The plus side of Michael Scott’s departure is an abundance of screen time for an ensemble that proved itself with some of the funnier C-stories in the last decade. The eighth season has, for the most part, met our expectations, fleshing out these people that were, for nearly seven years, walking punch lines. No episode has done the ensemble work better than “Gettysburg,” a kind of sitcom buffet, its many stories giving the audience a small taste of every personality.
That isn’t to say every character has been fleshed out well. This week Andy does his Michael Scott impression, cooking up a high premise field trip to inspire productivity. Work is like a battle, he says — and he half believes it. So to Gettysburg the willing members of the office go, pulling on the hot pink hats Andy custom ordered and filling into the tour bus Andy contracted for the day. Before they even hit the highway, trouble strikes. Andy wants to watch Ken Burns. Daryl has Limitless. “Or as they call it in France, The Man With Many Capabilities.” One of many funny lines from Gabe. (Yes, Gabe! Finally!)
Jim tries to get a map from the Gettysburg visitor’s center, before being admonished. Duh, Jim. Andy special ordered trucker hats; of course he planned his own tour ahead of time!
Back in the office, Robert California arrives, a fish out of water in his gaudy sunglasses and slicked back hair. (Who is Robert California? Despite boasting more airtime than the Republican presidential candidates, he’s an enigma. This isn’t Lost. I want to know who this guy is. Not knowing his history, that’s fine. Not knowing whether he’s a genius or an idiot, that’s annoying.) He strolls into Dunder Mifflin to find the remaining half of the office leafing through home décor magazines (Pam) and napping with their skirts unzipped (Meredith) and delivers the B-story like a dry-reading off a beat sheet. They will brainstorm innovation. To what end? It’s Robert California, let’s just assume we’ll never know. Andy and California are the most inexplicable characters on the show. Confidence paralyzes one and stupefies the other.
Dwight is “respectfully” uninterested in the historic grounds, bemoaning history’s dismissal of the Battle of Schrute Farme, purportedly the “real” northern most battle of the Civil War, according to Dwight Schrute. Erin is sold, but Oscar is suspicious, and the three become a nice trio: Dwight is insane, Oscar is skeptical, and Erin is gullible, ricocheting between the two stronger personalities like a badminton birdie.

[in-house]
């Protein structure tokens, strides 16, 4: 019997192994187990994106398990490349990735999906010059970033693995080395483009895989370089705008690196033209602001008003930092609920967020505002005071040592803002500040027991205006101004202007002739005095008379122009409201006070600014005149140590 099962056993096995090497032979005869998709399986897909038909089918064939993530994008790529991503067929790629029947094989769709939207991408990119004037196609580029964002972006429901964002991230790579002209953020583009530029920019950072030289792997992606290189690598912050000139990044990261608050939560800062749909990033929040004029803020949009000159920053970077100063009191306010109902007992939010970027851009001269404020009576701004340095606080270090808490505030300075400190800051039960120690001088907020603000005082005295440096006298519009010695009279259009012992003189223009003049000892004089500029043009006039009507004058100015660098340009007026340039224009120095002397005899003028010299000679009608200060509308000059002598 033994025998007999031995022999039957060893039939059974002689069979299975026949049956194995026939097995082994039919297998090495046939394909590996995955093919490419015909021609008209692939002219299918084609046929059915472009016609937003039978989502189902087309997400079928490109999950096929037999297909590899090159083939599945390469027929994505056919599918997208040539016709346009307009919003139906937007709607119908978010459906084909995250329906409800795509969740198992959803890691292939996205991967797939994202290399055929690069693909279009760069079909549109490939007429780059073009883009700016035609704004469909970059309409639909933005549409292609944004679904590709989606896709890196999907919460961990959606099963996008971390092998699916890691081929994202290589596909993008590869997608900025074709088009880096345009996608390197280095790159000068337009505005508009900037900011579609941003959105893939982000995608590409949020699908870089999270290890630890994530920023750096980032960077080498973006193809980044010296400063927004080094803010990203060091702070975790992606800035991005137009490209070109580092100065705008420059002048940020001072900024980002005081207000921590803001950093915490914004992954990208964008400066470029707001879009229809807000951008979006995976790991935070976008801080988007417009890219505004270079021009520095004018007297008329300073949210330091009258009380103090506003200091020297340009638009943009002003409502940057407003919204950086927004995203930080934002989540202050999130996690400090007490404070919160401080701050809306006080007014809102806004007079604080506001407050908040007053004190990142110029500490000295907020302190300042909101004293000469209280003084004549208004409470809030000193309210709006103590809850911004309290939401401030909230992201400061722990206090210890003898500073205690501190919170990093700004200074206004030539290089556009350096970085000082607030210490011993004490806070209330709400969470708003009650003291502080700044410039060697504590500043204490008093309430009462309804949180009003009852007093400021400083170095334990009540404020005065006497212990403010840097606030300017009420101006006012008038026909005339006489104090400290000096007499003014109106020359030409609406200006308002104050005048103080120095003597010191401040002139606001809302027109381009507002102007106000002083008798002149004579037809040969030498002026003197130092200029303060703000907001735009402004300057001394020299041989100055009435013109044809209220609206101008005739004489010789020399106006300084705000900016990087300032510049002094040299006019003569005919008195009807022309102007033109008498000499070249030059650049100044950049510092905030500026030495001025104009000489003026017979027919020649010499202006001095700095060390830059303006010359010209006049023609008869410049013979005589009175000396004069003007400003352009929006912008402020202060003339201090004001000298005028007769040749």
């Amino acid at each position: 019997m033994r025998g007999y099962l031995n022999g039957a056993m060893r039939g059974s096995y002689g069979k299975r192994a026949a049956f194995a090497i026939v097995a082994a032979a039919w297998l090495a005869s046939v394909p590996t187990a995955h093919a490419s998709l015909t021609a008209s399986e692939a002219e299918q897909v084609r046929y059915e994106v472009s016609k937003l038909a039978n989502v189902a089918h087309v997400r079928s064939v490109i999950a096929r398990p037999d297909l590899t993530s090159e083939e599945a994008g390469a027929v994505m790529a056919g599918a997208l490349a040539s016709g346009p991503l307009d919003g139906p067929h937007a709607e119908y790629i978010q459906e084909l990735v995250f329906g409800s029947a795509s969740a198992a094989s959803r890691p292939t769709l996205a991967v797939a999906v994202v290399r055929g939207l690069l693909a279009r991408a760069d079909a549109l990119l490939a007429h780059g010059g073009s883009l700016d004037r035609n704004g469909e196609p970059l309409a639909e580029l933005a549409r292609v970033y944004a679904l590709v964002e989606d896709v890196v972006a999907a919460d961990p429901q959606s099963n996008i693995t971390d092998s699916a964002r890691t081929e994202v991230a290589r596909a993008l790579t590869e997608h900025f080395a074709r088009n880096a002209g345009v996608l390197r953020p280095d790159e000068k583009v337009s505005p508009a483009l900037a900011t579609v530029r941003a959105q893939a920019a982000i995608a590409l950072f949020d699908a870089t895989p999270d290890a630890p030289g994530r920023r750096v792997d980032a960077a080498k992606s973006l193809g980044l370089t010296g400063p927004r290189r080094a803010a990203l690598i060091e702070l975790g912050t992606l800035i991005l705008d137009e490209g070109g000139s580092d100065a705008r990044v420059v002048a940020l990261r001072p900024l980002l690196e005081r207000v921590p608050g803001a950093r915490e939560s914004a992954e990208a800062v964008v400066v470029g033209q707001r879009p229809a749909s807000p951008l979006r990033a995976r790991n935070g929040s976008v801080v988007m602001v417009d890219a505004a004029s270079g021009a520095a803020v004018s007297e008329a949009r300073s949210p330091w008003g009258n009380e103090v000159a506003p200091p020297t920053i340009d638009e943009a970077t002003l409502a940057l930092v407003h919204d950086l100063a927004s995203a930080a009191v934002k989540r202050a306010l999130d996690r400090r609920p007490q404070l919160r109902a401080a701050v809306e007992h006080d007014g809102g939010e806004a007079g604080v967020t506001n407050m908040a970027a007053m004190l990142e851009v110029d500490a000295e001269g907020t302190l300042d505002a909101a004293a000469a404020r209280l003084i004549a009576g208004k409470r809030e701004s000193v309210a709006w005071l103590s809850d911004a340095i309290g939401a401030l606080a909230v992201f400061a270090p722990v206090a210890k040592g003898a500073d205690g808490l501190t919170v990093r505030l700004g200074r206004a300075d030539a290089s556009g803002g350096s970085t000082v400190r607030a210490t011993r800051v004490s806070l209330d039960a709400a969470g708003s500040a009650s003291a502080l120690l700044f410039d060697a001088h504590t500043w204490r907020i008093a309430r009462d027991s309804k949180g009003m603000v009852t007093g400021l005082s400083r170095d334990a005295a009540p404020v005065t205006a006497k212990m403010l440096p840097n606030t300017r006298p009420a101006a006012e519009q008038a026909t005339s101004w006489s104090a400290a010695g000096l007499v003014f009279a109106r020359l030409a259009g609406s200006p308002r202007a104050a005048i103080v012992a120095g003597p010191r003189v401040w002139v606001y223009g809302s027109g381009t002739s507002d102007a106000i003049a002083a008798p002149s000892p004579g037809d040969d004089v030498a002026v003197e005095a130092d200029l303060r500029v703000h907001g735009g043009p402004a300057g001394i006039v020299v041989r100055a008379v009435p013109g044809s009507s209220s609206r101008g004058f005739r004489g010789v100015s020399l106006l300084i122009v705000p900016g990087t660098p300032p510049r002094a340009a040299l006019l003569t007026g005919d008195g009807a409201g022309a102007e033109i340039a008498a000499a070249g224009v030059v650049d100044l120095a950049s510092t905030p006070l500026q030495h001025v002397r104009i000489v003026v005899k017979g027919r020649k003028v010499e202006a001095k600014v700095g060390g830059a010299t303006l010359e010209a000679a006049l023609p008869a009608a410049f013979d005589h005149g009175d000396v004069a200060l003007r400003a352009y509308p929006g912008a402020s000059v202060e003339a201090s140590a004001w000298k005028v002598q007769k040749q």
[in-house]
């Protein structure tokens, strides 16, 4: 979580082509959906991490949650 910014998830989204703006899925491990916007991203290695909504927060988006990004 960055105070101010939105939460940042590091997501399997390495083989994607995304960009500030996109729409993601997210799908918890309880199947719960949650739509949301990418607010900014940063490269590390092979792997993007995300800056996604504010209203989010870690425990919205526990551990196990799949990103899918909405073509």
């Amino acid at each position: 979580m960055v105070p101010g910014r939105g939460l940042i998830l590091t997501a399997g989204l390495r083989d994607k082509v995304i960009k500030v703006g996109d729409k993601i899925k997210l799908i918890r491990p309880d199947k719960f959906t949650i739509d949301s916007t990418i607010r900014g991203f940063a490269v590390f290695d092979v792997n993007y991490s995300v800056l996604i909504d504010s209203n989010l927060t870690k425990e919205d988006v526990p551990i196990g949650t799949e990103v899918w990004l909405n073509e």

Around this time a child mistakes Gabe for Abraham Lincoln, because he’s tall, overdressed, and stooped over. He sheepishly balks, but then an entire tour group thinks he’s beginning a solo performance. The much-maligned Sabre employee, suddenly lavished in attention and, more important, laughs, cannot resist the opportunity. “Perhaps a trip to the theater might liven my spirits,” he says. “Nooooooo!” shout the kids. (See! Gabe! Funny! Loving it!)
Across the field, Andy gives a performance of his own, dramatically spinning the tale of a Civil War solider who fought to his death for the flag of his squadron. The manager then presents a flag he commissioned: the central image, a piece of scratch paper with a big tree on it. Reactions are muted. Jim finds the comparison offensive, and his dismissal of Andy’s efforts upsets the regional manager so much that he drops “Big Tuna.” Which, whoa, we haven’t heard that nickname for Jim since Andy was a hyper-aggressive douchebag working at the Stamford branch in season three.
Crushed, Andy marches on, all alone.
About Robert California’s meeting. Kevin’s big innovation idea is that the chocolate-chip cookies in the vending machine should be at eye level, and California thinks this is a brilliant metaphor. Mind you, California has been around for weeks. He knows who Kevin is. He knows — at least I hope he knows — that “the Kevin” is basically a crude joke on mentally handicapped people that gets rolled out for the occasional D-story or mean-spirited zinger. And yet, we’re supposed to buy California thinks he’s a genius. Not just for one scene, but a couple. What clues California in: Kevin’s only slightly more crazy idea about conserving the ingredients of Big Macs.
Dwight locates a guide who just so happens to have a video on the Battle of Schrute Farm cued up. Dwight is vindicated! Until, revelation: battle, Dwight and Oscar learn, was a codename. The land was actually a safe haven for pacifists on both sides. “Dandies and dreamers,” a voice-over puts it. But the sepia photos of men sketching each other nude, says it all. This was the gay mecca of the 1860s. Oscar is downright gleeful.
Jim catches up to Andy to sort of apologize, but fed up Andy dishes out an earful about the employees’ sarcasm and mean-spirited streaks — they make people who care about stuff (read: Andy) feel lame. Jim, level-headed, in the nicest way possible, points out the inherent uselessness of the trip. They wore the trucker hats. Could it not be more obvious they like Andy already?! Is that what it takes to get Andy to behave like a confident, active character not prone to pouting and inaction? If so, send out the hats, NBC!
The jokes came from the characters throughout the episode, so although its story had a case of the hiccups, the half-hour was still worth some good laughs. Seeing all the characters behave like themselves, not deliverers of generic punch lines, also afforded a chance to see which of these characters is worth seeing more of. Like I said, Andy and California seem off point. And so does Kevin. This mush-for-brains shtick is so far past the line of good taste, I doubt he can find his way back.
On the flip side, Dwight is great when given a foil like Oscar. And Erin is loud and terrifying and funny when taken to her most neurotic extreme. And Gabe. Come on, NBC. Just give Zach Woods a pilot.